In some embodiments, in order to perform correlation detection, a particular target may be assumed. The target output sequence may be calculated for the expected sync mark pattern, S0. The sign-flipped version of S0, ˜S0, may then be defined, as well as the one or more right-shifted versions of S0 and/or ˜S0. For example, in one illustrative embodiment, the 4i-T right-shifted version and the 4i+2-T right-shifted version of S0 is defined. Similarly, the 4i-T right-shifted version and the 4i+2-T right-shifted version of ˜S0 may also be defined. These right-shifted versions of S0 and ˜S0 are merely illustrative. Any other right-shifted versions of S0 and ˜S0 may additionally or alternatively be defined. Based on the sector preamble read, a timing loop may be locked to two phases, Θ0 and Θ1. On Θ0, the correlation detection circuitry may look for the expected sync mark pattern S0. However, instead of seeing S0, one of the right-shifted versions of S0 or ˜S0 may be seen by the correlation detection circuitry.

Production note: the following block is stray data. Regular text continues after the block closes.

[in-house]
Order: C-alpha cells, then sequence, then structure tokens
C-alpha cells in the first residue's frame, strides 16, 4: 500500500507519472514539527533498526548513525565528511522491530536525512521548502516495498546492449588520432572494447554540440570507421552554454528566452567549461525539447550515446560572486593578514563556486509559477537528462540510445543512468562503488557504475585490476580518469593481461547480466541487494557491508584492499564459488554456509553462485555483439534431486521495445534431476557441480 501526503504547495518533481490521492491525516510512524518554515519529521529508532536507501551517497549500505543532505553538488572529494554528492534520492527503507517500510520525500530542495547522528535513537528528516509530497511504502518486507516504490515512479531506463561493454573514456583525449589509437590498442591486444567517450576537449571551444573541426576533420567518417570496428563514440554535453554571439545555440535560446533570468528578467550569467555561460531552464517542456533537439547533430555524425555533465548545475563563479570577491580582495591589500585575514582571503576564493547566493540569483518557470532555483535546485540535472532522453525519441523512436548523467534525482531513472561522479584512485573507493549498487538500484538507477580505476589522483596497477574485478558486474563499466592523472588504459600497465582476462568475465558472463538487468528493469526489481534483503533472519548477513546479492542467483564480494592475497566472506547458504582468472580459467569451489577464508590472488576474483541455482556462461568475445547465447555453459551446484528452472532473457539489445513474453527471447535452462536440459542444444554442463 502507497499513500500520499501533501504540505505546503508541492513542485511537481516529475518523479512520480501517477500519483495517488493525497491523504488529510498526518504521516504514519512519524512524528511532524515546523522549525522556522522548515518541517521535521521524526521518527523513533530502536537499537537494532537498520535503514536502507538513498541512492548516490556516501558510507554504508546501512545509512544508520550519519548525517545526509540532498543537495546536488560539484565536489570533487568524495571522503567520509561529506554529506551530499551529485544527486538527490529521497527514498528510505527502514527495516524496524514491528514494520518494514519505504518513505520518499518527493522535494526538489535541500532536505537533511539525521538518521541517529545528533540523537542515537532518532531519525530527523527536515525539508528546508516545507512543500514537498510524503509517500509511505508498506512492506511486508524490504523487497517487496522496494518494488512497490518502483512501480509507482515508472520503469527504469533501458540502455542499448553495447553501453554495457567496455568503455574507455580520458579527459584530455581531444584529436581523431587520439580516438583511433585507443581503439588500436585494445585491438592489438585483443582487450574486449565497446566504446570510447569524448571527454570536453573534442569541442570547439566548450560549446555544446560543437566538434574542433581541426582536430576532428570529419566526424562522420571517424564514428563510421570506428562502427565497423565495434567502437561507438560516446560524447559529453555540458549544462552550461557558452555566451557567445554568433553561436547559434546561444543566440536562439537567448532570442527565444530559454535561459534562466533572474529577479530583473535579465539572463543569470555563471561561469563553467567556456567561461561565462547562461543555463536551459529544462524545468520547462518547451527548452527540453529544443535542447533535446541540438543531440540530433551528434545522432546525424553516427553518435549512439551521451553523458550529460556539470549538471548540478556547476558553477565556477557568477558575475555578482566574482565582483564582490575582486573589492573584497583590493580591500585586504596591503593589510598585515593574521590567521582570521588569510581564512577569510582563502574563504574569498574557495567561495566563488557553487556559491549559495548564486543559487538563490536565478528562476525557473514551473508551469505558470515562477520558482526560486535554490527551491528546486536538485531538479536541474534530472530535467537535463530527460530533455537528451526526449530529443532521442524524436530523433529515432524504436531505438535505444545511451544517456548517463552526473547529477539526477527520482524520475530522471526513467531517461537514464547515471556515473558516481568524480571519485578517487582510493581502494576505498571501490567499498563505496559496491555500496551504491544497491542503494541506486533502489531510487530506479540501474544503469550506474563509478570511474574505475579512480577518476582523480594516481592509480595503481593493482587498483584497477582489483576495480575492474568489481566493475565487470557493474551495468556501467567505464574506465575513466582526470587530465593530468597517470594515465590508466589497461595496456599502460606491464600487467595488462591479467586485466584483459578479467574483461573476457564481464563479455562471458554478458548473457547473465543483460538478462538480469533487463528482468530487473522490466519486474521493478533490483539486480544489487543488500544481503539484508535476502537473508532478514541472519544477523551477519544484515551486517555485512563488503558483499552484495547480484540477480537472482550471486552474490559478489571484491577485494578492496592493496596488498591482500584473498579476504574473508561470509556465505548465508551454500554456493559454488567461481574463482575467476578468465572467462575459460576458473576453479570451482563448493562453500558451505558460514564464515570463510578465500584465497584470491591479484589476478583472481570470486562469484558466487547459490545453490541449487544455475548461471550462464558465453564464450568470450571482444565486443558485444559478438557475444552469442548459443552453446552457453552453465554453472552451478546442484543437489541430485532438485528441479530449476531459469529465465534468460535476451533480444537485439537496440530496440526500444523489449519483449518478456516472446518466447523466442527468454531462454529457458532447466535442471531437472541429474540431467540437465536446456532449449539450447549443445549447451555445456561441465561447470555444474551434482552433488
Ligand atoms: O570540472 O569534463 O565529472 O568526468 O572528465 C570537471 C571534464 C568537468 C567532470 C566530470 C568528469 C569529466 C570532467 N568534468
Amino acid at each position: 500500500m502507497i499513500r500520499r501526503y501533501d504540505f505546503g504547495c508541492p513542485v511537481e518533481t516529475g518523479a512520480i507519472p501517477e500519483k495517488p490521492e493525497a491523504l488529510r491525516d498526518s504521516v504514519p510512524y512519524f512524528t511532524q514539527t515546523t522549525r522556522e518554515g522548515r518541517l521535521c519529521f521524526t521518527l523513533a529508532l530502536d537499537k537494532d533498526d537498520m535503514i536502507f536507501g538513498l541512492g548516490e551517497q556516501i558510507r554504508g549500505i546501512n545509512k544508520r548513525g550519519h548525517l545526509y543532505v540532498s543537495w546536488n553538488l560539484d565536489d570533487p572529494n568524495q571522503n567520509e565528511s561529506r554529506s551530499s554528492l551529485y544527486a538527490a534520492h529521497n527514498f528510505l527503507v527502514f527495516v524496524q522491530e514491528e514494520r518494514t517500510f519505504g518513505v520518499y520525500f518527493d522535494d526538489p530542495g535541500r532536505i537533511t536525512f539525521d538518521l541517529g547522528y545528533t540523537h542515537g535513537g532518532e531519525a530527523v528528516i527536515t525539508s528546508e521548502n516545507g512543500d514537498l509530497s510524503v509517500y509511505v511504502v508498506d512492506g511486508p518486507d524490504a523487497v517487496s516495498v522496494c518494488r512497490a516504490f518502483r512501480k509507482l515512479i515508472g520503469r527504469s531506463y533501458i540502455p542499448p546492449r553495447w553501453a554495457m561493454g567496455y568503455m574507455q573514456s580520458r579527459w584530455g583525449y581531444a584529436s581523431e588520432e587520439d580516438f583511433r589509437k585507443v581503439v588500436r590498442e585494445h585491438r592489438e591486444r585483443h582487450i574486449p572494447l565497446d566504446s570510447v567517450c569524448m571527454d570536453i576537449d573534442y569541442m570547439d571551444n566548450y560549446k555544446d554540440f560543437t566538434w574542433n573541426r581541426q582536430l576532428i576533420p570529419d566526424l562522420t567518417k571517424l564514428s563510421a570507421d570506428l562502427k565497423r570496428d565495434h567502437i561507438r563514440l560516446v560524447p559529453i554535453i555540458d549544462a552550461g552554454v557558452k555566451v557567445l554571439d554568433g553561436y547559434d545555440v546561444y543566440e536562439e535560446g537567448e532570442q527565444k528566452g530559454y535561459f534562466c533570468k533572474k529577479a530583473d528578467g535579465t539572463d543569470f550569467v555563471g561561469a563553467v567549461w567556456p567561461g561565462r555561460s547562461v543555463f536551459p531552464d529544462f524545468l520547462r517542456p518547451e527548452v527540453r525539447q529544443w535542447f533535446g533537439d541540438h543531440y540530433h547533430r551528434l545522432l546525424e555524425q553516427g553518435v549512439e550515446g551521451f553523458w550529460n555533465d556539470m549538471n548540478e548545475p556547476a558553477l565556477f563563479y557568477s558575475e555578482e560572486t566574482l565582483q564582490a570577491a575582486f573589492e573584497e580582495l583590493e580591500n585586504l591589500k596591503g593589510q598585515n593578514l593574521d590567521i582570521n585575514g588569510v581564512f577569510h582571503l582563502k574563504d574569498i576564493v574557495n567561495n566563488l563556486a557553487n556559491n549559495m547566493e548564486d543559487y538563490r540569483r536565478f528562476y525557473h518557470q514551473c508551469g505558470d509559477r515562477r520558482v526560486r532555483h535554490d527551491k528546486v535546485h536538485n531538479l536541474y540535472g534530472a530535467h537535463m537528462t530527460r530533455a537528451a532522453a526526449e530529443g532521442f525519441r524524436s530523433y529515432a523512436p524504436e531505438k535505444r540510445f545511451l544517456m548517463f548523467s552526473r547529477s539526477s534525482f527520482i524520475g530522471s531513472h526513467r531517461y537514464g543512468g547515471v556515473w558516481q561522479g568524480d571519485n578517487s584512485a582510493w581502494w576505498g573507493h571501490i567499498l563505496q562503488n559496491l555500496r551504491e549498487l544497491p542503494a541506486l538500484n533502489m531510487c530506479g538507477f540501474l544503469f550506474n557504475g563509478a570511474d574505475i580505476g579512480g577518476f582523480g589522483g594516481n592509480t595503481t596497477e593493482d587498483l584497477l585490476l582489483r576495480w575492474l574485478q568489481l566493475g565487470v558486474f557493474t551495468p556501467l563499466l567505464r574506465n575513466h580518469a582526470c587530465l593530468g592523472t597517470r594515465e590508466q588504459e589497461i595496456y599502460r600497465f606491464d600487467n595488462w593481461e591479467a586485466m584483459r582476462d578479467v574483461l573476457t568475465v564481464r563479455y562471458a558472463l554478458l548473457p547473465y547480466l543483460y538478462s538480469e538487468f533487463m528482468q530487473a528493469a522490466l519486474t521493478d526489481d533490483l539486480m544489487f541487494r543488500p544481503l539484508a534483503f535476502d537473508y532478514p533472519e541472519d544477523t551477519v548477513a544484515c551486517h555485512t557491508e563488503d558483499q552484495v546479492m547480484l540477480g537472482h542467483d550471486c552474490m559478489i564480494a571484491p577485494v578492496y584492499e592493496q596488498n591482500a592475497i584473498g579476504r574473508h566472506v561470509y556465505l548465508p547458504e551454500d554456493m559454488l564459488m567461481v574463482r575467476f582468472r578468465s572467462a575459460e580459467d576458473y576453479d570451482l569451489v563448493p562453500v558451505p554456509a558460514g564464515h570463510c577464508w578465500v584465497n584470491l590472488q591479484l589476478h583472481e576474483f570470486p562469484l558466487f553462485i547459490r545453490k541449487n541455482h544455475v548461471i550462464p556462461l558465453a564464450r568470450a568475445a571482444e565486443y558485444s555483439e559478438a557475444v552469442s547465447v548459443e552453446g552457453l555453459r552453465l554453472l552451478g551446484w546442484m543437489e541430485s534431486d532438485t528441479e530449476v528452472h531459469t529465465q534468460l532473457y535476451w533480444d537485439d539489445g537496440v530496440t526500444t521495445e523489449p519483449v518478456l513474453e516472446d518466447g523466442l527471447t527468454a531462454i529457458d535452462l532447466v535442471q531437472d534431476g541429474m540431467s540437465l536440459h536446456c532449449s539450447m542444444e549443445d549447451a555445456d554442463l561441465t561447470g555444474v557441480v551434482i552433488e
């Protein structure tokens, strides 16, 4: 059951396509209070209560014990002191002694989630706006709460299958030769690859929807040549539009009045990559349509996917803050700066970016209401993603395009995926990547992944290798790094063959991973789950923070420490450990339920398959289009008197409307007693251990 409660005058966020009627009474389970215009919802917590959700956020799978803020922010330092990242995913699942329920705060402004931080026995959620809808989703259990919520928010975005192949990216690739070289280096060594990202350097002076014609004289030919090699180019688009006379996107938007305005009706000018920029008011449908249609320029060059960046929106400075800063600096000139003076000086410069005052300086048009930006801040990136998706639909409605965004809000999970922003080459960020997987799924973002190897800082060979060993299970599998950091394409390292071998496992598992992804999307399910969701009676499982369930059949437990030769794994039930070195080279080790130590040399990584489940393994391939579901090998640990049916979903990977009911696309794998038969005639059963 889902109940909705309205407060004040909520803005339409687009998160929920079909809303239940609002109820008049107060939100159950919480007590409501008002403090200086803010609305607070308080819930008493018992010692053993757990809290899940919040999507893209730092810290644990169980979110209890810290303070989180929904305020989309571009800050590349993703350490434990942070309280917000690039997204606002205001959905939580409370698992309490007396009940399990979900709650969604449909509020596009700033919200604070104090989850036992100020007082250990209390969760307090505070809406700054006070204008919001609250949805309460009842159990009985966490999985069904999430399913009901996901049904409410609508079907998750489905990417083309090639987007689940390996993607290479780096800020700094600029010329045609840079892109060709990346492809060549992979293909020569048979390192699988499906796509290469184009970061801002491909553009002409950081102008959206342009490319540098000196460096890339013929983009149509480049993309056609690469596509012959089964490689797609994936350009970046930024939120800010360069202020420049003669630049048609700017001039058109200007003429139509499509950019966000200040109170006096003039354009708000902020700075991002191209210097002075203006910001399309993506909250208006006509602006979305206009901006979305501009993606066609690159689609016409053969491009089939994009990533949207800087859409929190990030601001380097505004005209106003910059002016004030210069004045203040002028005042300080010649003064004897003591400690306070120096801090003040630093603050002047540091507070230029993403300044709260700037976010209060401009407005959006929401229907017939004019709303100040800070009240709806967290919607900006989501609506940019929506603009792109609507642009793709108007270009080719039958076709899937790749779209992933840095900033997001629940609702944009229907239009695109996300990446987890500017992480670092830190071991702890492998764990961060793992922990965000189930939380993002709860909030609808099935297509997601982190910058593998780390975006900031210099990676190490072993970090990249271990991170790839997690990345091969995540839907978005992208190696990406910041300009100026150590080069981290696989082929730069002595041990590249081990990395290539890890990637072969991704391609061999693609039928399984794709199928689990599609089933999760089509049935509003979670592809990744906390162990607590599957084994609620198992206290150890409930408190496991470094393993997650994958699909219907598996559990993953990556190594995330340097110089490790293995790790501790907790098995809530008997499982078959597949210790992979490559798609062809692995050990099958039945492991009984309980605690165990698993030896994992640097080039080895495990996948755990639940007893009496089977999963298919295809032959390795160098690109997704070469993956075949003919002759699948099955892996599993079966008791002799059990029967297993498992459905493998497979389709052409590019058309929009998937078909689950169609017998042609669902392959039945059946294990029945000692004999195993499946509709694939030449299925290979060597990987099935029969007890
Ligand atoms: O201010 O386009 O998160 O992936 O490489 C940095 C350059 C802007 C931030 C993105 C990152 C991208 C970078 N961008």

On Θ0, the Euclidean distance between the received sequence, R, and S0 may be computed. If the Euclidean distance is less than a target minimum Euclidean distance, the correlation detection circuitry may signal that the sync mark has been found and the polarity of the disk is positive. If the Euclidean distance between the received sequence R and S0 is not less than the target minimum Euclidean distance, the correlation detection circuitry may attempt detection on Θ1, which is the opposite phase of Θ0. On Θ1, the correlation detection circuitry may look for the sign-flipped version of the expected sync mark pattern, or ˜S0. However, instead of seeing ˜S0, one of the right-shifted versions of S0 or ˜S0 may be seen by the correlation detection circuitry.

On Θ1, the Euclidean distance between the received sequence, R, and ˜S0 may be computed. If the Euclidean distance is less than a target minimum Euclidean distance, the correlation detection circuitry may signal that the sync mark has been found and the polarity of the disk is negative. If the Euclidean distance between the received sequence, R, and S0 is not less than the target minimum Euclidean distance, the correlation detection circuitry can attempt detection on Θ0 once again for the next read window. This process may continue until the sync mark is detected (or an error condition, timeout, or end of sector condition occurs).